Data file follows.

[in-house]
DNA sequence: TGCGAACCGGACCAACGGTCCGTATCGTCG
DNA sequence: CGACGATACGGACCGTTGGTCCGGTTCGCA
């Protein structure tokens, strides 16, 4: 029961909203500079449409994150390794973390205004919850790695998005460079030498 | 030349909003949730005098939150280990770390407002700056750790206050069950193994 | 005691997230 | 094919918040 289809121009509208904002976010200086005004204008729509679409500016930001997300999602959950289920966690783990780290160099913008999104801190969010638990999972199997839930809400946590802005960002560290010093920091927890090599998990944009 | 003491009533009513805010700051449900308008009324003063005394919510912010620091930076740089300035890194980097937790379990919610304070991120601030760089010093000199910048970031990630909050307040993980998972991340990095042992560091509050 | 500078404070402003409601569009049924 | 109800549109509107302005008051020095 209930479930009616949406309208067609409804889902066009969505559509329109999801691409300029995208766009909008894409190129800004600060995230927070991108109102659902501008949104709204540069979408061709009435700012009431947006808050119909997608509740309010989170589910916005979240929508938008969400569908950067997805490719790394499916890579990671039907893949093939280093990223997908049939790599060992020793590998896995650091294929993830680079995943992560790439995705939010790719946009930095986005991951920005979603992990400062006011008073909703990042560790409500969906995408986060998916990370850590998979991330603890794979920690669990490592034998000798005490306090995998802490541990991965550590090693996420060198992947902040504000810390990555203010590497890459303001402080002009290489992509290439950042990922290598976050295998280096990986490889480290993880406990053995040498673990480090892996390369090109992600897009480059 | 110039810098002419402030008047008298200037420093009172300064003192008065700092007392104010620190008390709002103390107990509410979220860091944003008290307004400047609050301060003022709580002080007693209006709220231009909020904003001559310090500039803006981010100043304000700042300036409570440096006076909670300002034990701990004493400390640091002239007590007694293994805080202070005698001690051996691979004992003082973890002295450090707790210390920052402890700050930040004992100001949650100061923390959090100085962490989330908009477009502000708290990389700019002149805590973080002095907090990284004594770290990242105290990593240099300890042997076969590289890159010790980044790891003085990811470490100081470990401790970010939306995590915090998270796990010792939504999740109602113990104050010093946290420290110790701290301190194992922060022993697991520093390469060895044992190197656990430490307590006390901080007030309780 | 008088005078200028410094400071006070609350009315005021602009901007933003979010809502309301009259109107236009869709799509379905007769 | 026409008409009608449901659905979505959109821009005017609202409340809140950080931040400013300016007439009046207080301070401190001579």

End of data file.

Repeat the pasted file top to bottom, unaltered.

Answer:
[in-house]
DNA sequence: TGCGAACCGGACCAACGGTCCGTATCGTCG
DNA sequence: CGACGATACGGACCGTTGGTCCGGTTCGCA
């Protein structure tokens, strides 16, 4: 029961909203500079449409994150390794973390205004919850790695998005460079030498 | 030349909003949730005098939150280990770390407002700056750790206050069950193994 | 005691997230 | 094919918040 289809121009509208904002976010200086005004204008729509679409500016930001997300999602959950289920966690783990780290160099913008999104801190969010638990999972199997839930809400946590802005960002560290010093920091927890090599998990944009 | 003491009533009513805010700051449900308008009324003063005394919510912010620091930076740089300035890194980097937790379990919610304070991120601030760089010093000199910048970031990630909050307040993980998972991340990095042992560091509050 | 500078404070402003409601569009049924 | 109800549109509107302005008051020095 209930479930009616949406309208067609409804889902066009969505559509329109999801691409300029995208766009909008894409190129800004600060995230927070991108109102659902501008949104709204540069979408061709009435700012009431947006808050119909997608509740309010989170589910916005979240929508938008969400569908950067997805490719790394499916890579990671039907893949093939280093990223997908049939790599060992020793590998896995650091294929993830680079995943992560790439995705939010790719946009930095986005991951920005979603992990400062006011008073909703990042560790409500969906995408986060998916990370850590998979991330603890794979920690669990490592034998000798005490306090995998802490541990991965550590090693996420060198992947902040504000810390990555203010590497890459303001402080002009290489992509290439950042990922290598976050295998280096990986490889480290993880406990053995040498673990480090892996390369090109992600897009480059 | 110039810098002419402030008047008298200037420093009172300064003192008065700092007392104010620190008390709002103390107990509410979220860091944003008290307004400047609050301060003022709580002080007693209006709220231009909020904003001559310090500039803006981010100043304000700042300036409570440096006076909670300002034990701990004493400390640091002239007590007694293994805080202070005698001690051996691979004992003082973890002295450090707790210390920052402890700050930040004992100001949650100061923390959090100085962490989330908009477009502000708290990389700019002149805590973080002095907090990284004594770290990242105290990593240099300890042997076969590289890159010790980044790891003085990811470490100081470990401790970010939306995590915090998270796990010792939504999740109602113990104050010093946290420290110790701290301190194992922060022993697991520093390469060895044992190197656990430490307590006390901080007030309780 | 008088005078200028410094400071006070609350009315005021602009901007933003979010809502309301009259109107236009869709799509379905007769 | 026409008409009608449901659905979505959109821009005017609202409340809140950080931040400013300016007439009046207080301070401190001579």